• (Score: 3, Funny) by coolgopher on Tuesday August 24, @04:11AM

            by coolgopher (1157) Subscriber Badge on Tuesday August 24, @04:11AM (#1170150)

            As long as they're not blocking explicit HTTPS->HTTP link clicks it should be fine. I'd say "surely they wouldn't be stupid enough to do otherwise", but it is Mozilla we're talking about...

  • (Score: 3, Insightful) by MIRV888 on Tuesday August 24, @12:46AM (1 child)

    by MIRV888 (11376) on Tuesday August 24, @12:46AM (#1170085)

    Your science words are hard and probably made up.

    • (Score: 0) by Anonymous Coward on Tuesday August 24, @07:11PM

      by Anonymous Coward on Tuesday August 24, @07:11PM (#1170467)

      In other words: fake news.

  • (Score: 5, Interesting) by hendrikboom on Tuesday August 24, @01:45AM (17 children)

    by hendrikboom (1125) on Tuesday August 24, @01:45AM (#1170105) Homepage Journal

    :My website is http only.
    So if someone links to a file here from an https: site, it will be impossible to download it.

    The main site for Devuan Linux is accessible to https:
    So it someone links from it to download a package, they will be in trouble.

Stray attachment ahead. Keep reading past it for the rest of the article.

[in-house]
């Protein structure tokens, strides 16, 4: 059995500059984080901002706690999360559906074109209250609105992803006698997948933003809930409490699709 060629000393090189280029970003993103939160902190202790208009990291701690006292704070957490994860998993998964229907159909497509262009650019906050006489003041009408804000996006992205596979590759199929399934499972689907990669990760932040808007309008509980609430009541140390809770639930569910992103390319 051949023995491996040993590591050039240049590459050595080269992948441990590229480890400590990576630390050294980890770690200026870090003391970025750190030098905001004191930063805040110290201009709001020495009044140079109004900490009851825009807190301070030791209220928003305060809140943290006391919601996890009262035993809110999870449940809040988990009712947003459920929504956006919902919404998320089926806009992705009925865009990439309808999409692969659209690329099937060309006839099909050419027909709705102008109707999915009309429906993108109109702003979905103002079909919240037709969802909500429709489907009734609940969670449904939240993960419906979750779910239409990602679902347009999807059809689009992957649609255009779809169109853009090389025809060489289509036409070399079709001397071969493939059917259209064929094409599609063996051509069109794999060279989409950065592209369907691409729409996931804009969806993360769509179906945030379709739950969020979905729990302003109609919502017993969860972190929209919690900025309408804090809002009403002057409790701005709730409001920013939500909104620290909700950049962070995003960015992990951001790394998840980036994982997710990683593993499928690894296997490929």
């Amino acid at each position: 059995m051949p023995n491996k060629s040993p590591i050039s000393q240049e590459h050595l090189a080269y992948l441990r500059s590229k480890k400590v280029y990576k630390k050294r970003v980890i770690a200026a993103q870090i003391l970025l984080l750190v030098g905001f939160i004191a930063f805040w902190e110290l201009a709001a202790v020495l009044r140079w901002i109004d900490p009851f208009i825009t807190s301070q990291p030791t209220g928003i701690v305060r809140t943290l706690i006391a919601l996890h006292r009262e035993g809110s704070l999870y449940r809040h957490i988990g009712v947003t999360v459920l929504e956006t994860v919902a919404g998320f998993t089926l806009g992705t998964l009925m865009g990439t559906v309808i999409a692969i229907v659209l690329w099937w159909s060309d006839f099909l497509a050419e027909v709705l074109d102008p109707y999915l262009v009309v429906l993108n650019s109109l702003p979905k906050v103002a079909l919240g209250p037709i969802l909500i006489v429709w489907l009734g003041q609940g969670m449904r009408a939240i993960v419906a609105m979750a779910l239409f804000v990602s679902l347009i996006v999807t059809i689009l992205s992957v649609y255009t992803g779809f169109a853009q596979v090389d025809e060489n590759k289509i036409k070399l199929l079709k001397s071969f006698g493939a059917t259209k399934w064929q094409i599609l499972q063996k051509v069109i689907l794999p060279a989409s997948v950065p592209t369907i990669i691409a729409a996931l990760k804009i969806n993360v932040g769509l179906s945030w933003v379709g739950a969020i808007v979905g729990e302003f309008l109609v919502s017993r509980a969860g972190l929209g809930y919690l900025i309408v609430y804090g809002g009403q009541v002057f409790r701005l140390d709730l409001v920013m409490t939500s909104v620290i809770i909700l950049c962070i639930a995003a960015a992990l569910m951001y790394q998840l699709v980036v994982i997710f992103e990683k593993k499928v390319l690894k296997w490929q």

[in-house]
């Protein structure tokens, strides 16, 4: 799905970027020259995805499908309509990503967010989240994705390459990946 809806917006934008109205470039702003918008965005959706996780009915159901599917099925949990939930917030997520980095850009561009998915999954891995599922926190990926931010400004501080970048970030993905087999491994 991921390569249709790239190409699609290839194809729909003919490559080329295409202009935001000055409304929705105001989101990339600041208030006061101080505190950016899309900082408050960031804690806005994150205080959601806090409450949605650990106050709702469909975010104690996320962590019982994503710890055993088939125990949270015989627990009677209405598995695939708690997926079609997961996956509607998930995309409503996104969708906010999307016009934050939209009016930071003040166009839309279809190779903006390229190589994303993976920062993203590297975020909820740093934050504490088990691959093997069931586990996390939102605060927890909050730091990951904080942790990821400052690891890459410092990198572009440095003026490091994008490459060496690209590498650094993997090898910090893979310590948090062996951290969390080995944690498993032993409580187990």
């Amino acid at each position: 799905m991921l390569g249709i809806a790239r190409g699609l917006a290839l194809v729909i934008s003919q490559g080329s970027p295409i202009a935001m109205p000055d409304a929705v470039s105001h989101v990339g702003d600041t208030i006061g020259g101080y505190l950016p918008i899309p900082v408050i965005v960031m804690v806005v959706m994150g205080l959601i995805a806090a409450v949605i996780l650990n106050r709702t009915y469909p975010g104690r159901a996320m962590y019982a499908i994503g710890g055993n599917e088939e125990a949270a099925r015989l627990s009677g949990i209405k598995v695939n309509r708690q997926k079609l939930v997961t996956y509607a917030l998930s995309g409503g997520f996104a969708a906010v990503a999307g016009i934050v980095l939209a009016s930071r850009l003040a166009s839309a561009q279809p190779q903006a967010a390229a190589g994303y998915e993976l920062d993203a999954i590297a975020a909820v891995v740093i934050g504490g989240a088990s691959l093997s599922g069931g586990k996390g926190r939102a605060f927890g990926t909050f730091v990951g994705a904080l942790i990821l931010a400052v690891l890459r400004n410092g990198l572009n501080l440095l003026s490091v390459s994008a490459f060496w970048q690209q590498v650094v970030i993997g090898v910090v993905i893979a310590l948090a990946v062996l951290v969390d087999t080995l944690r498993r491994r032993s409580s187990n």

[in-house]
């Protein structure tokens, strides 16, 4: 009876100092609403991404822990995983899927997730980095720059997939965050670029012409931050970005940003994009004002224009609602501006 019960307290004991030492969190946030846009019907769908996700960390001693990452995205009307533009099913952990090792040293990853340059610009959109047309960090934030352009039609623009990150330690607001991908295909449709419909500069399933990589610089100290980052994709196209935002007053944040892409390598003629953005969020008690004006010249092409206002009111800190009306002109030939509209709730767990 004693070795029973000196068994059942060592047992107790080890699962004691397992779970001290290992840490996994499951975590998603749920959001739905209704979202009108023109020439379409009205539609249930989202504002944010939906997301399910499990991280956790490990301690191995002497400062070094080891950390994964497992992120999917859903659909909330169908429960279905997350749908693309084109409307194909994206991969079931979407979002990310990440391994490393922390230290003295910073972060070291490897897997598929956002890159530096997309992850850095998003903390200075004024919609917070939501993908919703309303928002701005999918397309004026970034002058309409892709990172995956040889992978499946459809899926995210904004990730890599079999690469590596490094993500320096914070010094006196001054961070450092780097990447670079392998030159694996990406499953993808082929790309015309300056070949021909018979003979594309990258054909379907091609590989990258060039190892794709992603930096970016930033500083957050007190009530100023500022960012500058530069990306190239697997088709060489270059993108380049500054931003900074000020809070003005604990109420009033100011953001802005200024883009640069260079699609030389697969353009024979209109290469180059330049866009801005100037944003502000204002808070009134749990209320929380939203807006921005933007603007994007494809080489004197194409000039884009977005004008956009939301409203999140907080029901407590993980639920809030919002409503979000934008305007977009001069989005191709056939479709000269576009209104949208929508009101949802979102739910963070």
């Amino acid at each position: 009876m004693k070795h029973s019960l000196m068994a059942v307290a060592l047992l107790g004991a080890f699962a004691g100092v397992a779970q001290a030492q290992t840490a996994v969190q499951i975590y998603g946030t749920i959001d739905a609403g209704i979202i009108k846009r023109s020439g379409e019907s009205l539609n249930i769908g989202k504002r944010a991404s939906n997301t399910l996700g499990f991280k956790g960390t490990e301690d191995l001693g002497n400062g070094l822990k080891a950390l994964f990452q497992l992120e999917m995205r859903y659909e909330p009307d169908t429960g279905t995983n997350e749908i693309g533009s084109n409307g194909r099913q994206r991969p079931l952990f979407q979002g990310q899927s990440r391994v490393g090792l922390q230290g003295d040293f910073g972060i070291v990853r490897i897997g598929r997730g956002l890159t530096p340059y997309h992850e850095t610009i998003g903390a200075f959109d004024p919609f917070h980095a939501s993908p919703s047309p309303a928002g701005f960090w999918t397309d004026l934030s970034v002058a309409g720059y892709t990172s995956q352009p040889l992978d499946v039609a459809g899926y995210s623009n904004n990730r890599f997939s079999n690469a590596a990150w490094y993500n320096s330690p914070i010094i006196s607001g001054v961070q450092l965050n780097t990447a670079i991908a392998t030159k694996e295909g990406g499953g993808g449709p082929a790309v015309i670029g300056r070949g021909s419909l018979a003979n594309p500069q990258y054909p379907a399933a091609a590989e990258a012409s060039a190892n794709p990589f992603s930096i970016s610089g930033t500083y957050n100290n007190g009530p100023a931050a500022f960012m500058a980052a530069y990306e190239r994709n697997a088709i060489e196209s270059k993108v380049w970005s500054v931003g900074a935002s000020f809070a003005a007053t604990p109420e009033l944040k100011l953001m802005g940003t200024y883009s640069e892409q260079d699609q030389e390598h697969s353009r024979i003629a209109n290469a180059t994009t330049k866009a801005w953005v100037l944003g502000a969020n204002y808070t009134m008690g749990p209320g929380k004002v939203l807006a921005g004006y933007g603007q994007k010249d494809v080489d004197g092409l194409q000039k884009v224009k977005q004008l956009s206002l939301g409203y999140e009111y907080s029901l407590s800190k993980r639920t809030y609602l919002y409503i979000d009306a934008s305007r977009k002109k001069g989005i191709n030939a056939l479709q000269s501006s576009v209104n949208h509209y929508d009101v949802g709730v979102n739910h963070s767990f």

Packages are downloaded with http: The extra cost of http: is considered to be a waste because the installer does a checksum and checks a digital signature for every package. Fakes will be detected.

    • (Score: 2) by c0lo on Tuesday August 24, @02:21AM (10 children)

      by c0lo (156) Subscriber Badge on Tuesday August 24, @02:21AM (#1170115) Journal

      Packages are downloaded with http:

      Are you downloading the packages from devuan repos using Firefox? Why?

      --
      https://www.youtube.com/watch?v=aoFiw2jMy-0
      • (Score: 0) by Anonymous Coward on Tuesday August 24, @02:48AM (1 child)

        by Anonymous Coward on Tuesday August 24, @02:48AM (#1170122)

        I've used a browser to download packages from snapshot.debian.org to roll back an updated package. If no/few deps, it is path of least resistance to just download it, and dpkg -i .

        But, yeah, I've only done this a couple times in the last 25 years, and wget/curl would work fine.

        I don't think this particular change is bad. It addresses a real attack vector, and there are easy workarounds. But, after all the paternalistic nonsense coming out of the major browsers over the last decade, I have an (irrational) negative feeling reading this news.

        • (Score: -1, Redundant) by Anonymous Coward on Tuesday August 24, @02:56AM

          by Anonymous Coward on Tuesday August 24, @02:56AM (#1170125)

          But, yeah, I've only done this a couple times in the last 25 years, and wget/curl would work fine.

          ++